New this year is a palm vein reader that will identify you using the pattern of blood vessels just under your skin, saving customers that use the recharging station the hassle of wearing wristbands and showing proof of identity. According to Vodafone, it will even work if your hands are caked in festival mud.
Think of all the ways business keep track of their customers for short periods of time by issuing some sort of token: a bracelet, a hand stamp, a slip of paper with a number on it, or asking for ID for proof of age when they don’t really care who you are, etc.
For many of these cases, the business is only interested a relationship between two things, one of which is a person. In this example, the relationship is between a person and the mobile phone they leave recharging while they rush back to the Garden Stage to hear Suzanne Vega sing Tom’s Diner. But dry cleaners, coat checks, and valets all do something similar.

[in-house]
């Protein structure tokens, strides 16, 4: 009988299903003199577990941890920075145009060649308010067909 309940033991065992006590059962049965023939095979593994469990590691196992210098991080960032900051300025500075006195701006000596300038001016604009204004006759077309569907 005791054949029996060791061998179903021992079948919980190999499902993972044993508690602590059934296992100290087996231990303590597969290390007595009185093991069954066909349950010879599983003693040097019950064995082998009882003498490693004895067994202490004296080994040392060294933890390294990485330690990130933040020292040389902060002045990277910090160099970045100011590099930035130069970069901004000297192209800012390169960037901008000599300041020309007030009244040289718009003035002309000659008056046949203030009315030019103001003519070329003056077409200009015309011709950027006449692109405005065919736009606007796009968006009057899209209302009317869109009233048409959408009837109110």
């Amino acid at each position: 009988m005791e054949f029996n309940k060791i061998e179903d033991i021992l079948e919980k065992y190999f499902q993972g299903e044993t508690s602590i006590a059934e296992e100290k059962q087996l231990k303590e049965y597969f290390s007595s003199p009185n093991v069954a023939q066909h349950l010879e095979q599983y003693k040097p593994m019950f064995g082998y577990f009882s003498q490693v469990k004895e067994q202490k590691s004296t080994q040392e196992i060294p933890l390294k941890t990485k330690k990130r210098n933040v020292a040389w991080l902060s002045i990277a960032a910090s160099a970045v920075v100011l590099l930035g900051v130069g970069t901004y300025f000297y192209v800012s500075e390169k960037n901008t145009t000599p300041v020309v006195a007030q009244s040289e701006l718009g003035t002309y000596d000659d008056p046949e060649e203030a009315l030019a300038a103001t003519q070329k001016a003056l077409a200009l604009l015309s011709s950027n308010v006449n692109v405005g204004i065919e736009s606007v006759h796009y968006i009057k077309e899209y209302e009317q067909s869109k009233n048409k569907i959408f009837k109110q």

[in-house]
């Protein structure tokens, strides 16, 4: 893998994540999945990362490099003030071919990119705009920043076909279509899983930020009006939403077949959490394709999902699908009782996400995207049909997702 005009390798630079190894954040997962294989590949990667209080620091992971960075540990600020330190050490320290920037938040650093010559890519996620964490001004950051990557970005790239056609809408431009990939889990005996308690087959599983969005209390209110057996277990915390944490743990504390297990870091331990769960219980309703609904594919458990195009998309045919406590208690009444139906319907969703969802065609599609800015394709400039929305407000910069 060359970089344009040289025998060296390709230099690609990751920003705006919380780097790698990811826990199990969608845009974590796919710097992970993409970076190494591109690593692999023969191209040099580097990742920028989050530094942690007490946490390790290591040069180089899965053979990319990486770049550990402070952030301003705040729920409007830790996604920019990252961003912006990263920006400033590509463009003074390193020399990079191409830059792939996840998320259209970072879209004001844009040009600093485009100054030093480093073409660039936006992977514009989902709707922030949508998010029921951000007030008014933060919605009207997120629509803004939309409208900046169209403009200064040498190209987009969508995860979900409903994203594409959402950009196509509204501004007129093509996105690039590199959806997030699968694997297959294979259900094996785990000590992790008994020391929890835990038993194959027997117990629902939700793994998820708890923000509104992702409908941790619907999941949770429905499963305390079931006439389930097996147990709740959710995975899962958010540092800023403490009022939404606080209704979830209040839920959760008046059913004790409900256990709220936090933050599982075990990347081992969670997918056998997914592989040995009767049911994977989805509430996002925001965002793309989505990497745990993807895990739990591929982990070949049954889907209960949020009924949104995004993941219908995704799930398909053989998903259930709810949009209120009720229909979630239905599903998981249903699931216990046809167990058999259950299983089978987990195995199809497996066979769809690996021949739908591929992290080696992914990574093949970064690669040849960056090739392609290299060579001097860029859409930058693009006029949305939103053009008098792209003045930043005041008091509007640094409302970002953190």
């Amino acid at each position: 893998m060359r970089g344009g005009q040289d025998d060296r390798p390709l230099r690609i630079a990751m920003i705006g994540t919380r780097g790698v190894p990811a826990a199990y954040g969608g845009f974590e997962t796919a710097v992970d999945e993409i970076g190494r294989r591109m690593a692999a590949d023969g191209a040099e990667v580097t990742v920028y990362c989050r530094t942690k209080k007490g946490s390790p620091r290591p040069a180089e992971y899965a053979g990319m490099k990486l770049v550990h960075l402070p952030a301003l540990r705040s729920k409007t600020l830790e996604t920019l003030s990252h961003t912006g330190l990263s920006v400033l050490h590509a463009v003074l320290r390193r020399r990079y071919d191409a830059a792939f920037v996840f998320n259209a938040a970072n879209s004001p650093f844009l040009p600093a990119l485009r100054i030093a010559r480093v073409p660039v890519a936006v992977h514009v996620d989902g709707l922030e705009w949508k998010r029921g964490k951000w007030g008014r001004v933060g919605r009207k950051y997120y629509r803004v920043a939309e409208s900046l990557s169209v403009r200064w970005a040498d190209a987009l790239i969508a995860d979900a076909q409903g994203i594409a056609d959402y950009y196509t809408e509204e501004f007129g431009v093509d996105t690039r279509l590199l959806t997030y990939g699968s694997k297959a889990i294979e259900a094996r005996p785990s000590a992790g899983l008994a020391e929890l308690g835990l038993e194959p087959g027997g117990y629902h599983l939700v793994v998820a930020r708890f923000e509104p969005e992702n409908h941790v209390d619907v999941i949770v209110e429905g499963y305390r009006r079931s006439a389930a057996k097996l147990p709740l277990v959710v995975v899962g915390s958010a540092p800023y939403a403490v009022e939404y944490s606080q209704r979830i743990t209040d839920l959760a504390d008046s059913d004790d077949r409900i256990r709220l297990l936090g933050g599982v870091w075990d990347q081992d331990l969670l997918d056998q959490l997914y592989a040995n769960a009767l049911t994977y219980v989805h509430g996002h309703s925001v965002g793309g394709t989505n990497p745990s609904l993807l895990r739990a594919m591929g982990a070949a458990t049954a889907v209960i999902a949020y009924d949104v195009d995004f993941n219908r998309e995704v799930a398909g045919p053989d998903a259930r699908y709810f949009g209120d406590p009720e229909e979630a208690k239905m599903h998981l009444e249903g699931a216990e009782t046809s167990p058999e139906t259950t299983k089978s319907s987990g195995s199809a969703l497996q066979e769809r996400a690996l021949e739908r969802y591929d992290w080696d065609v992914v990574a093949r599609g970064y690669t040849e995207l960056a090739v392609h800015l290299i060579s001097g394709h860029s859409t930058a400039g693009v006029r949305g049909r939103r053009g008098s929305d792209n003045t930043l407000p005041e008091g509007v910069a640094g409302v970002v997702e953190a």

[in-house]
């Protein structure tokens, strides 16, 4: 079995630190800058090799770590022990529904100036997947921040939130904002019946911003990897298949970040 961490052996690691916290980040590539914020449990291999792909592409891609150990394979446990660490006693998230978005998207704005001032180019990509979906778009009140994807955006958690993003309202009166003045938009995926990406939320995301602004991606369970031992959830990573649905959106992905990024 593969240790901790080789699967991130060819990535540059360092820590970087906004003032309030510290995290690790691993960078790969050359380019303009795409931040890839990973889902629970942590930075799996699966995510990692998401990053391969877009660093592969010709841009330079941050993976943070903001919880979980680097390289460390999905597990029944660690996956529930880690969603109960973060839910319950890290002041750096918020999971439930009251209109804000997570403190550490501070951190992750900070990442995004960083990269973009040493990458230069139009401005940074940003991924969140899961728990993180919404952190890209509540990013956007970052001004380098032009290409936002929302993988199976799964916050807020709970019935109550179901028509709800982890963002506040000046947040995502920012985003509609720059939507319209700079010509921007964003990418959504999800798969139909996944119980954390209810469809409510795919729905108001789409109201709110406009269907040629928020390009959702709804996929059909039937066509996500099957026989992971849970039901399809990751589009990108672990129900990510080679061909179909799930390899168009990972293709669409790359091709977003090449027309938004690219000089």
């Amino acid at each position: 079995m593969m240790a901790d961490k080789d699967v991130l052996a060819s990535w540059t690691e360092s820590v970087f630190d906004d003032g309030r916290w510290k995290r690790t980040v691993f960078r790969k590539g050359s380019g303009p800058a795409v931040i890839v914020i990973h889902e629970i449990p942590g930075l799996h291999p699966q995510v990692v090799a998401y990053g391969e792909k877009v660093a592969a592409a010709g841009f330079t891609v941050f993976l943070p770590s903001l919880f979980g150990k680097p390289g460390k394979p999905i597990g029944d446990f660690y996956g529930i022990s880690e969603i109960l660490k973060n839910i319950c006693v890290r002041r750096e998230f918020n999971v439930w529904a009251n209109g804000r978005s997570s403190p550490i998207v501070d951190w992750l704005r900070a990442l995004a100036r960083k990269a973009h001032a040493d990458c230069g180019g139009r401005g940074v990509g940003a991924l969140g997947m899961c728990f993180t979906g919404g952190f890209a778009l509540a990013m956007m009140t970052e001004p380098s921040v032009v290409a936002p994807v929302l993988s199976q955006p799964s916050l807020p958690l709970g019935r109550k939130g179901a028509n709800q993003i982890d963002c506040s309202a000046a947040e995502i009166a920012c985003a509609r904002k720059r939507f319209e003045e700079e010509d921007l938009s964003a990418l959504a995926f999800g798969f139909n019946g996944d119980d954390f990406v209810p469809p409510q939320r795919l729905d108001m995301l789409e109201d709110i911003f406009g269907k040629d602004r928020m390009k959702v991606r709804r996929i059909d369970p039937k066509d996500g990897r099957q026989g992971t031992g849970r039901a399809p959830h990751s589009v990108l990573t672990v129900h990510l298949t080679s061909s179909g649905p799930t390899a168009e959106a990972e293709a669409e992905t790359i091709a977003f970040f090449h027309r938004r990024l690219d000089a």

In other cases, the business is interested in who can go where or do what so they can administer VIP areas, determine who can use the subway, consume alcohol or see an R rated movie.
Many types of business have processes in place that are at least in part about identity management. It’ll be interesting to see if, when and how some of them look to biometrics to make things easier.